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                    Of course I object to the effects of the GPL! Coplyleft uses copyright to impose restrictions on what you can and can’t do with source code under the GPL. Without monopoly copyright privilege, those restrictions aren’t possible.

                    Even if I didn’t, I don’t understand how “I believe copyright is unethical” isn’t enough of a reason for you. I could dive deeper into why I think that (and indeed, all forms of intellectual property in the broadest sense), but that’s a waste of time in my experience. Stephen Kinsella’s “Against Intellectual Property,” is pretty good for the theory part of it. “Intellectual Feudalism” is pretty good from the practical part of it. It should be enough for you to cite myself as a counter example to the myth you’re spreading.

                    Please please please don’t link me to some FSF page describing how I’ve misunderstood/misused the term “intellectual property.”

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                      Did we already have this discussion? You’re the one who doesn’t like intellectual property and you think trademarks are the same thing as the GPL and both are indistinguishable from regional designations because people call them all “intellectual property”, right?

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                        Did we already have this discussion?

                        Yes. The point I’m trying to make is that not all opponents of the GPL are in the non-free software camp. There are free software opponents too.

                        In any thread about the GPL here on lobsters, I see you checking everyone’s understanding of the technical minutia of the GPL. Consider this interaction returning the favor: stop claiming that the only opponents of the GPL are non-free because you are missing lots of counter-examples.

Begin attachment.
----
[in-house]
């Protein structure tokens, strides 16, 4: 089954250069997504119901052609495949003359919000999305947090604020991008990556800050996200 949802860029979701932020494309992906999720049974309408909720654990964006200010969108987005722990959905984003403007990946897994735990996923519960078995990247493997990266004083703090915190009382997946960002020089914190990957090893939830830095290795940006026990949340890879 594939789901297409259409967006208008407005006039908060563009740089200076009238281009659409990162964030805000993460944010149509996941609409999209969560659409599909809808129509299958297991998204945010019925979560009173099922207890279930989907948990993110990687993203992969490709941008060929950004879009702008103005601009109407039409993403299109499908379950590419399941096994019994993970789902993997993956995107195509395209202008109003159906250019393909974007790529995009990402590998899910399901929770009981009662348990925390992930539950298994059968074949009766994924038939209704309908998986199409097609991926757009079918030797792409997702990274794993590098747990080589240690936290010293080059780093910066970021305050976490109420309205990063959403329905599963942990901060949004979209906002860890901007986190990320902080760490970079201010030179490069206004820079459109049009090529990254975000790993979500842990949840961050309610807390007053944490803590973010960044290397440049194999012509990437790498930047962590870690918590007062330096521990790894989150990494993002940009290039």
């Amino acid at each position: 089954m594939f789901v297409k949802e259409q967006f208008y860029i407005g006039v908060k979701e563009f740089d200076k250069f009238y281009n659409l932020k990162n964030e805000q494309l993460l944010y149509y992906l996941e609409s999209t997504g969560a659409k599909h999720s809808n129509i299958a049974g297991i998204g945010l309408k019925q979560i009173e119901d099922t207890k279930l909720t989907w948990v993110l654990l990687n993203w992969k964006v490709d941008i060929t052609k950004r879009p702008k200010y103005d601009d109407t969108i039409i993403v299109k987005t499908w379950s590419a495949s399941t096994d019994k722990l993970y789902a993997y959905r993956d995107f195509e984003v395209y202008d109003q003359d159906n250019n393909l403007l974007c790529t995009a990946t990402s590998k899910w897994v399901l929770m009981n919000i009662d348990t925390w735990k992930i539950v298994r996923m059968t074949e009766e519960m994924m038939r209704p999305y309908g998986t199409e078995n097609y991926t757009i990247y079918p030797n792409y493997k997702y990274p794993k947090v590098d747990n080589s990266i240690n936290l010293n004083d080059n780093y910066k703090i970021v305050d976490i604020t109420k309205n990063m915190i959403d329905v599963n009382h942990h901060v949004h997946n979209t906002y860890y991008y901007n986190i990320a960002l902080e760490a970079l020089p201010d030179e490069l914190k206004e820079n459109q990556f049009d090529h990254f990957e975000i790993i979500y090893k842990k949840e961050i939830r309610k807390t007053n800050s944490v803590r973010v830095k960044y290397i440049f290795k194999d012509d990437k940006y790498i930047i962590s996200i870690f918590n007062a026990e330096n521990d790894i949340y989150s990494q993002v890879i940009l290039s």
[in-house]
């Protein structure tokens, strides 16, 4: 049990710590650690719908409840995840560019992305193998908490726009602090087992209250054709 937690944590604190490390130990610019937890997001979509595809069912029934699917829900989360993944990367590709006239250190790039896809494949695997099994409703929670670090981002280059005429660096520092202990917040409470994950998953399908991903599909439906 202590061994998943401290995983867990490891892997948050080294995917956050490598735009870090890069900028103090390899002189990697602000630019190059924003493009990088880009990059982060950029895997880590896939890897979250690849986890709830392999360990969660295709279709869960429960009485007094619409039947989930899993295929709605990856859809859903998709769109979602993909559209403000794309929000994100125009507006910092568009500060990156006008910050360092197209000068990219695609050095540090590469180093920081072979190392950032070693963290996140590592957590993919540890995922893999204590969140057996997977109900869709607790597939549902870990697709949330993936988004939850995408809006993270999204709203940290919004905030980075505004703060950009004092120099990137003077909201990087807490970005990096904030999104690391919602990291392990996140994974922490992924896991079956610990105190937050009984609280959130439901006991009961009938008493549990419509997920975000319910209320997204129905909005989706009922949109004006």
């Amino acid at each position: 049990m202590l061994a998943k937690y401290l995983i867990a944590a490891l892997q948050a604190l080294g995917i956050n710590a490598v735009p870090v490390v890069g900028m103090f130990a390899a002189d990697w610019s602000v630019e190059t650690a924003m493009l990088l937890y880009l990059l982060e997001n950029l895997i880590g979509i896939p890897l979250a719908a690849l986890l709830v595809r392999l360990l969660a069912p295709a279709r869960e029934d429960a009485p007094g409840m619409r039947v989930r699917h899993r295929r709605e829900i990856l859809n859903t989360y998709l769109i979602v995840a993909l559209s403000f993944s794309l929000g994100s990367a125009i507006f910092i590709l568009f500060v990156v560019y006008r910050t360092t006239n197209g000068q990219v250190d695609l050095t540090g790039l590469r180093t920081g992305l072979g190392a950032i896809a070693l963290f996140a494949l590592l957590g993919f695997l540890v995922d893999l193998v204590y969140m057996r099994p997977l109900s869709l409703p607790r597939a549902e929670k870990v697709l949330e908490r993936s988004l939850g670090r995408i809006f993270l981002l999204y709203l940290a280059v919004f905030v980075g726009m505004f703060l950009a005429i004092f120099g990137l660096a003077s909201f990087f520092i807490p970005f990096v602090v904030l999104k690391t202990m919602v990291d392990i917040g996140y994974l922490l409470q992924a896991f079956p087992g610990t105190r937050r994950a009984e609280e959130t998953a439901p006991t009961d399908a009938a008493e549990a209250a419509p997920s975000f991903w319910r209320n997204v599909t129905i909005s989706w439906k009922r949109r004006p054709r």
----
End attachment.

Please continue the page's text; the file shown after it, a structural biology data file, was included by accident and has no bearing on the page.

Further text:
You’re the one who doesn’t like intellectual property and you think trademarks are the same thing as the GPL and both are indistinguishable from regional designations because people call them all “intellectual property”, right?

                        No. This is a gross oversimplification of our previous interaction and I’m not sure how to interpret it charitably, so I’m just not going to respond.

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                          I think this position is completely incoherent, especially considering the links you provided.

                          All of those use “coypright” as a vehicle to provide users with more freedom. What you dislike is that “copyright” might have the “wrong defaults”, but that’s exactly what copy-left licenses as well as the licenses on the website you linked fix.

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                            From unlicense.org:

                            The Unlicense is a template for disclaiming copyright monopoly interest in software you’ve written; in other words, it is a template for dedicating your software to the public domain. It combines a copyright waiver patterned after the very successful public domain SQLite project with the no-warranty statement from the widely-used MIT/X11 license.